(Bloomberg) -- The yuan weakened toward the limit of its fixed trading band against the dollar, as China’s worsening property crisis and a stronger dollar delivered a one-two punch to the embattled currency.

The onshore yuan this week declined to trade more than 1.9% weaker than People’s Bank of China daily reference rate, which limits the currency’s allowed range by 2% on either side. On Monday, it came the closest to the limit of the band since last October. 

The return of yuan weakness is a frustrating development for policymakers, who had managed to stabilize the currency less than two weeks ago by boosting the cost of short bets and delivering a strong verbal warning against bears. 

To prevent the yuan from hitting the end of the trading limit — at which point liquidity may dry up — the PBOC could choose to weaken the daily fixing, effectively allowing it to catch up with the spot rate. That, however, sends a signal that Beijing is greenlighting depreciation, which could result in even sharper declines and fund capital outflows.

The central bank could also opt to step up its foreign-exchange defense with more aggressive intervention measures — such as engineering a liquidity crunch in Hong Kong or tightening China’s capital controls. That nudges the yuan closer to the fixing without having to cut the latter.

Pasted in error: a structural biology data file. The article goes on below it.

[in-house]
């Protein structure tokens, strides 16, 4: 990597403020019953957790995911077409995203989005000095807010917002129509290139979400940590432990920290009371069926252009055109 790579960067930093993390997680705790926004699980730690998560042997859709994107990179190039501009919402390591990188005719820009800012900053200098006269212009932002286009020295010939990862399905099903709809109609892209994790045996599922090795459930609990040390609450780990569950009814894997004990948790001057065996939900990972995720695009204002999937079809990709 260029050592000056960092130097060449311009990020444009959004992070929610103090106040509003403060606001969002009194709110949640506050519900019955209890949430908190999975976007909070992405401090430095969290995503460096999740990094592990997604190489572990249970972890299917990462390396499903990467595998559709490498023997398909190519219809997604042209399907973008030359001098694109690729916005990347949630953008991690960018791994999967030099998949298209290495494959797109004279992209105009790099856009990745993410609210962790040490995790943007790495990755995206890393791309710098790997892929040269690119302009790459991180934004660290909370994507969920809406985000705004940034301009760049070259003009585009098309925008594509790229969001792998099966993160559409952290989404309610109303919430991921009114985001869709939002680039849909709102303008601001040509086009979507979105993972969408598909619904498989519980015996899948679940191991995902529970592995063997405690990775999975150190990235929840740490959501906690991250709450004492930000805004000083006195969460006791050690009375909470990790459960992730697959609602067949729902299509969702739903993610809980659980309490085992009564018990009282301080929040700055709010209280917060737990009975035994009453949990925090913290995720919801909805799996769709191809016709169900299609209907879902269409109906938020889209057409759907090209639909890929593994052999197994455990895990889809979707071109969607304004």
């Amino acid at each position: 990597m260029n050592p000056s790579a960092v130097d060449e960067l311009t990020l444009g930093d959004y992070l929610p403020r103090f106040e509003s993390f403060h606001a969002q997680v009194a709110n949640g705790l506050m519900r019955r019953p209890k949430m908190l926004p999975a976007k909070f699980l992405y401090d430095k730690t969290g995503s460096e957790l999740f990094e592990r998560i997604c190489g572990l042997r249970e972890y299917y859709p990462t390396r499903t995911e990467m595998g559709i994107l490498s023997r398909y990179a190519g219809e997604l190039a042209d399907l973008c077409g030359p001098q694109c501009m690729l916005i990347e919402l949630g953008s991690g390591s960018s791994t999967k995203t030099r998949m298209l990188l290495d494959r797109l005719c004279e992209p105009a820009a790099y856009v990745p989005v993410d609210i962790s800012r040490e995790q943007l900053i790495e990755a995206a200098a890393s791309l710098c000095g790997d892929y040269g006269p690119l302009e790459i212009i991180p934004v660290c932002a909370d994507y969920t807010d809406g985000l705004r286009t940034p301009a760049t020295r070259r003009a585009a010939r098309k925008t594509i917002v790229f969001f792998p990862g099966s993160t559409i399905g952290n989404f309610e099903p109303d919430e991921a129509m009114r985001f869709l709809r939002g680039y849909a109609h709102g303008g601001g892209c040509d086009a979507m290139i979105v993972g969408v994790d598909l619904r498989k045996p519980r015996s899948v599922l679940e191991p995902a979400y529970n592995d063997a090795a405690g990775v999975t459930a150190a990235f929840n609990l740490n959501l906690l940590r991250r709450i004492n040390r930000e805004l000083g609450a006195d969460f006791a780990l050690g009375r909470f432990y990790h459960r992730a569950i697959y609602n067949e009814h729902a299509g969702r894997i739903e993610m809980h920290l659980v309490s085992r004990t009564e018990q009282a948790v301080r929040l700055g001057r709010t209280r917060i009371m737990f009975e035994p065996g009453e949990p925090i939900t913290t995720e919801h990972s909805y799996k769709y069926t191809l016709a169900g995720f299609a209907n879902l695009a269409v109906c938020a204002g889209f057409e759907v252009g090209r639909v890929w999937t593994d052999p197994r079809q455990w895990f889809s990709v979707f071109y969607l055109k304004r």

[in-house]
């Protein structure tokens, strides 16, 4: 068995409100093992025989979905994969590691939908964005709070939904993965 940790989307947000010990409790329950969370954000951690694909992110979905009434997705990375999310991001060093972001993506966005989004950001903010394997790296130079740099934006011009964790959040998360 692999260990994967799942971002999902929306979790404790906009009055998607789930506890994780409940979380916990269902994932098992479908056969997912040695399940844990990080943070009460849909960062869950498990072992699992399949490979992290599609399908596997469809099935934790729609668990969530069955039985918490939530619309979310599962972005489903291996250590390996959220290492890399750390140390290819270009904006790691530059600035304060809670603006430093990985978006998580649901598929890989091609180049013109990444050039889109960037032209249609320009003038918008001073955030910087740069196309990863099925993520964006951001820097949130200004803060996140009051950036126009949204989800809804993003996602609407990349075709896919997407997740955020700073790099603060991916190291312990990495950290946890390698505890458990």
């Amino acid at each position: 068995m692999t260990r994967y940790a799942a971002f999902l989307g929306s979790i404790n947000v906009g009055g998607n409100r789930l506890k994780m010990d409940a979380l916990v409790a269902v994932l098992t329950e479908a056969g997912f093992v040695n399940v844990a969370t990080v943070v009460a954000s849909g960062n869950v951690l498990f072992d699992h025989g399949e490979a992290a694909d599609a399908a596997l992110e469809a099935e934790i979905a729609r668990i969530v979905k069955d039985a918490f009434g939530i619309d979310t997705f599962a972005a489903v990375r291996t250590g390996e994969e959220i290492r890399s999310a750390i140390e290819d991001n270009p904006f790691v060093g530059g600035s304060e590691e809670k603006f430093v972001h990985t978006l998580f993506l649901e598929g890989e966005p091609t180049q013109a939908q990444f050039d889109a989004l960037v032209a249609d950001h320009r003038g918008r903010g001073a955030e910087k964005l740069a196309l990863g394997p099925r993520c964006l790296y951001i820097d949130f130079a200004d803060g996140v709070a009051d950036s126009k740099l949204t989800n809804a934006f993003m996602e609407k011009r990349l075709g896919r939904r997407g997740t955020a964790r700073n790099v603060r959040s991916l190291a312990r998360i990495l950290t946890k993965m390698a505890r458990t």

The PBOC “could be concerned about capital outflow risks and implications on financial system stability and market sentiment, especially that China sentiment has remained quite weak,” said Xiaojia Zhi, an economist at Credit Agricole CIB in Hong Kong. “Against dollar strength, the PBOC is really showing a quite tough stance here.”

On Monday, the crisis at China Evergrande Group deepened after the company’s mainland unit said it failed to repay an onshore bond, hurting confidence over yuan-denominated assets and the recovery of the world’s second largest economy. The dollar’s relentless advance on the back of resilient US data and bets on a hawkish Federal Reserve also weighed.

Shrinking Volume

The yuan was little changed around 7.31 per dollar Tuesday morning, compared with the PBOC’s fixing of just over 7.17. The cost to borrow the currency in Hong Kong over the short-term surged to the highest since 2022, raising speculation that China may be mopping up liquidity overseas to support the exchange rate. 

A drop in trading volume in the yuan also exaggerated market moves and made it easier for the currency to hit the weak limit. Investors executed less than $10 billion of transactions in yuan versus the dollar in the onshore market on Monday, less than one third of the average volume seen in the past year, according to traders who asked not to be identified. 

Despite its weakness versus the greenback, the yuan is stronger versus a basket of 24 currencies tracked by Bloomberg. But that’s largely due to officials’ efforts to prevent it from sliding versus the dollar rather than optimism over Chinese assets. 

The wider gap between the yuan’s spot rate and the fixing “reflects the mounting yuan depreciation pressure and the PBOC’s firm stance to defend the yuan,” said Ken Cheung, chief Asia FX strategist at Mizuho Bank. The central bank will continue to use existing tools to support the currency and there’s a chance it may invent new ones, he said.

--With assistance from Qizi Sun.

(Updates throughout)

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